In my recent microreview & interview of House of McQueen (Four Way Books) by Valerie Wallace, I note how Wallace’s interrogation of the observable and imaginative aspects of Alexander McQueen’s work, and how the two suggest and influence each other, makes for compelling lyric meditations. Furthermore, there is a parallel conversation between the observable and imaginative occurring in the collection on the level of craft, as Wallace writes into and opens up McQueen’s world for her readers through ekphrasis, collage, and other formal poetic moves.
The poem below – “Haute Couture” – is a good example of the formal conversation that underlies House of McQueen. This poem takes on the acrostic form by taking a quote from McQueen himself – “At the end of the day they’re only clothes” – and placing each word of it as the first word of each line. This form suits the overall vision of House of McQueen in a number of ways. First, by the very nature of the acrostic form, we have McQueen’s voice embedded in the body of the poem however indirectly. Also, that the quote itself can be read vertically while Wallace’s poem can be read horizontally echoes the way Wallace “reads” into McQueen’s work both here and throughout her collection.
House of McQueen is an inspiring book for the risks and routes it takes into the possibilities inherent in language and visual art. Because our lives are dually complex and private, we end up learning about each other as we learn from words; that is, by conjecturing and connecting with what is around in the life of a person. The acrostic form here does just that: By playing off of McQueen’s actual statement and presenting Wallace’s own lyrical flight, what is conjured in the act of the poem is a poetic space that is part McQueen, part Wallace. In short, the form is itself a visual representation of the observable and imaginative elements at work in Wallace’s collection.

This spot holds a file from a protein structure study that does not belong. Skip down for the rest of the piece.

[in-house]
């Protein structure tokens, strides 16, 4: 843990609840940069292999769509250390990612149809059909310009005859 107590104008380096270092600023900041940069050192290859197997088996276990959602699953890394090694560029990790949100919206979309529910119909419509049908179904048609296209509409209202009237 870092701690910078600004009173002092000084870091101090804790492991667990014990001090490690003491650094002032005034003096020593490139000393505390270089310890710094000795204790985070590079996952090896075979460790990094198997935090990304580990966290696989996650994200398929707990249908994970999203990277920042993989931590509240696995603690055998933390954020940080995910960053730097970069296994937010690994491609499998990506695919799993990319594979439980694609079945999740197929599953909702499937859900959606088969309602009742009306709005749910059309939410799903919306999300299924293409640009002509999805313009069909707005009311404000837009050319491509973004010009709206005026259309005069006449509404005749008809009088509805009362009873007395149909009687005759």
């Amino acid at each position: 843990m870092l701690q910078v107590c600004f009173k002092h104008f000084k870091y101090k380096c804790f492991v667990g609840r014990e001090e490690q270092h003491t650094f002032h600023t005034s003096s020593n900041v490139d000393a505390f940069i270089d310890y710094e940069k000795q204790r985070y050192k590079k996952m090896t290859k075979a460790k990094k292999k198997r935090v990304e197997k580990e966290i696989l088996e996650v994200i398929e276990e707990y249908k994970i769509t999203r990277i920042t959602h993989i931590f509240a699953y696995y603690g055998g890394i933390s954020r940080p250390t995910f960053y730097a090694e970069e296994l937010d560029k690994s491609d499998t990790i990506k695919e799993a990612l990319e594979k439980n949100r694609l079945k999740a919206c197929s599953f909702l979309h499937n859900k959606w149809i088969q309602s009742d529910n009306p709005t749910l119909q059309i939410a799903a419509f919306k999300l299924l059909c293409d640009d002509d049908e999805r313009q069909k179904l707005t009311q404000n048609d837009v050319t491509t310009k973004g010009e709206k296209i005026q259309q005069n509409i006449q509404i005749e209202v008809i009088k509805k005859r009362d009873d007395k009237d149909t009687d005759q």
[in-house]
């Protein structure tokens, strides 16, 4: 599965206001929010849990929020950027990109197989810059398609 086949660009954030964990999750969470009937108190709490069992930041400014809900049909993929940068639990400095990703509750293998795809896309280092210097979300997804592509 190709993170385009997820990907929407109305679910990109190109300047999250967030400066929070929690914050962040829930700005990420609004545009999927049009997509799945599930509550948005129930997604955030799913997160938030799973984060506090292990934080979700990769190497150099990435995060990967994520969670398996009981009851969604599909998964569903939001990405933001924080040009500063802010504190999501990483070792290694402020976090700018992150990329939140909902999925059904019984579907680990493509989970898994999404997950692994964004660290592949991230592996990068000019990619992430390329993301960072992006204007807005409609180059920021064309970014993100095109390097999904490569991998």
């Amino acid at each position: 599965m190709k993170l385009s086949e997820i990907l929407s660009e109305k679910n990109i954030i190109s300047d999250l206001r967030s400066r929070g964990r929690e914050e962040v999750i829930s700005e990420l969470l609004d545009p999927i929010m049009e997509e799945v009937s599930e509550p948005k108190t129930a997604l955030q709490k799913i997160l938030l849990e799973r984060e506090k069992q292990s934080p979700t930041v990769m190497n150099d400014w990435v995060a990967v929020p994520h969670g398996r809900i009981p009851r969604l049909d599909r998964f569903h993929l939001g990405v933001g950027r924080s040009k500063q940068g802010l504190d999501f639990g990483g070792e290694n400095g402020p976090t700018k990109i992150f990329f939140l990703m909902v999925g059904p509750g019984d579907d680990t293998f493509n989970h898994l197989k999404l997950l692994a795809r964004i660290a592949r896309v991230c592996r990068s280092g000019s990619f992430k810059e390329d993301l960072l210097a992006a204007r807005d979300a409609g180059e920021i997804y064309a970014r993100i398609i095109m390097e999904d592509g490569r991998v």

Haute Couture – Valerie Wallace
Alexander McQueen acrostic
At the first, a promise to share the fireflies in your brain with
the crickets in my brain, gift the heart-shaped apricot at my
end for your bunspark unpuckered, your stalk of young maple in the gorge
of the river you brought with you. Reach your hand in this fashion.
The discovery of how to really bite dark cherries. Swollen bordercall into me into yourself
day in day out. Arm :: swan :: fumble :: ruddle :: winker :: fist :: throttle into the unforgiving current gathering stones.
They’re spun from their beds and they are comprehended. I know you are
only, no matter how we relish this thing we do. Look at us, our radiant cooling. Relinquish your
clothes. I’ll cut you mine.
to learn about Valerie Wallace’s work, visit her site.